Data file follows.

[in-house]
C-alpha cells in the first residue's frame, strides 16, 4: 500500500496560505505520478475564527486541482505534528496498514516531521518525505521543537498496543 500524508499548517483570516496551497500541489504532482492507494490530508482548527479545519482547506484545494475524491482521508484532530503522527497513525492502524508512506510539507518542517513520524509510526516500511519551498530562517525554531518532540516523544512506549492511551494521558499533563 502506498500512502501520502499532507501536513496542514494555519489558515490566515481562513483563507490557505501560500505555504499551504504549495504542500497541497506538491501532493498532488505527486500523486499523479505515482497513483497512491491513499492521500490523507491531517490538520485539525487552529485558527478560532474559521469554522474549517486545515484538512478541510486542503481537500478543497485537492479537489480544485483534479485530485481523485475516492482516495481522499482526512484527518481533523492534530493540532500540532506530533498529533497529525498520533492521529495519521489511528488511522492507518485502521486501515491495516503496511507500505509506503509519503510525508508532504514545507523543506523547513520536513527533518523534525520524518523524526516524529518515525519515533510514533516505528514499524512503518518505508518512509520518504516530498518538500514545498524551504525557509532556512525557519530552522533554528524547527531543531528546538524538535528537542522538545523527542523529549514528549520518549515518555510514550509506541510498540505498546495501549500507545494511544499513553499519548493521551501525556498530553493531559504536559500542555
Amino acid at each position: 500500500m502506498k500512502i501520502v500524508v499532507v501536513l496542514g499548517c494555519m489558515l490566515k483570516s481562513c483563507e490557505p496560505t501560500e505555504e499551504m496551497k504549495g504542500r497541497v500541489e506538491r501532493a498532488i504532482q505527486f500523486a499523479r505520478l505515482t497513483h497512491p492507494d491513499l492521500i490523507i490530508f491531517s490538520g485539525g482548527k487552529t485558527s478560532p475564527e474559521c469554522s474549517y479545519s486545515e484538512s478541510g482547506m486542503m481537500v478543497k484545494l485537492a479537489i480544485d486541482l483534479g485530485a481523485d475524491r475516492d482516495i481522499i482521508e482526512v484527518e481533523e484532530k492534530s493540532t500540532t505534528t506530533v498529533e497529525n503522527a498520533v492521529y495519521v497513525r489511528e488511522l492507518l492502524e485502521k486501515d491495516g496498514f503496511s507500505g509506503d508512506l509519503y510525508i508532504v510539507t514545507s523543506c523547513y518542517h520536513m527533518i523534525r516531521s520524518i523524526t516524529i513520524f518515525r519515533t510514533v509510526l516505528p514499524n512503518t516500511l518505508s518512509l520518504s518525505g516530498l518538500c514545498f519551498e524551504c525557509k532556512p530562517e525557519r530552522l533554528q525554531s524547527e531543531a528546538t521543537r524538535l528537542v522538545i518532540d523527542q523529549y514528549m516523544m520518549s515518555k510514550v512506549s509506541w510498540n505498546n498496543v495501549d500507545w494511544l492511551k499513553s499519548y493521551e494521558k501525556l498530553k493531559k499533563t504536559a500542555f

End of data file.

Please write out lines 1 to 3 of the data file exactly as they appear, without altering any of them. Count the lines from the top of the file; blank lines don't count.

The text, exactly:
[in-house]
C-alpha cells in the first residue's frame, strides 16, 4: 500500500496560505505520478475564527486541482505534528496498514516531521518525505521543537498496543 500524508499548517483570516496551497500541489504532482492507494490530508482548527479545519482547506484545494475524491482521508484532530503522527497513525492502524508512506510539507518542517513520524509510526516500511519551498530562517525554531518532540516523544512506549492511551494521558499533563 502506498500512502501520502499532507501536513496542514494555519489558515490566515481562513483563507490557505501560500505555504499551504504549495504542500497541497506538491501532493498532488505527486500523486499523479505515482497513483497512491491513499492521500490523507491531517490538520485539525487552529485558527478560532474559521469554522474549517486545515484538512478541510486542503481537500478543497485537492479537489480544485483534479485530485481523485475516492482516495481522499482526512484527518481533523492534530493540532500540532506530533498529533497529525498520533492521529495519521489511528488511522492507518485502521486501515491495516503496511507500505509506503509519503510525508508532504514545507523543506523547513520536513527533518523534525520524518523524526516524529518515525519515533510514533516505528514499524512503518518505508518512509520518504516530498518538500514545498524551504525557509532556512525557519530552522533554528524547527531543531528546538524538535528537542522538545523527542523529549514528549520518549515518555510514550509506541510498540505498546495501549500507545494511544499513553499519548493521551501525556498530553493531559504536559500542555
Amino acid at each position: 500500500m502506498k500512502i501520502v500524508v499532507v501536513l496542514g499548517c494555519m489558515l490566515k483570516s481562513c483563507e490557505p496560505t501560500e505555504e499551504m496551497k504549495g504542500r497541497v500541489e506538491r501532493a498532488i504532482q505527486f500523486a499523479r505520478l505515482t497513483h497512491p492507494d491513499l492521500i490523507i490530508f491531517s490538520g485539525g482548527k487552529t485558527s478560532p475564527e474559521c469554522s474549517y479545519s486545515e484538512s478541510g482547506m486542503m481537500v478543497k484545494l485537492a479537489i480544485d486541482l483534479g485530485a481523485d475524491r475516492d482516495i481522499i482521508e482526512v484527518e481533523e484532530k492534530s493540532t500540532t505534528t506530533v498529533e497529525n503522527a498520533v492521529y495519521v497513525r489511528e488511522l492507518l492502524e485502521k486501515d491495516g496498514f503496511s507500505g509506503d508512506l509519503y510525508i508532504v510539507t514545507s523543506c523547513y518542517h520536513m527533518i523534525r516531521s520524518i523524526t516524529i513520524f518515525r519515533t510514533v509510526l516505528p514499524n512503518t516500511l518505508s518512509l520518504s518525505g516530498l518538500c514545498f519551498e524551504c525557509k532556512p530562517e525557519r530552522l533554528q525554531s524547527e531543531a528546538t521543537r524538535l528537542v522538545i518532540d523527542q523529549y514528549m516523544m520518549s515518555k510514550v512506549s509506541w510498540n505498546n498496543v495501549d500507545w494511544l492511551k499513553s499519548y493521551e494521558k501525556l498530553k493531559k499533563t504536559a500542555f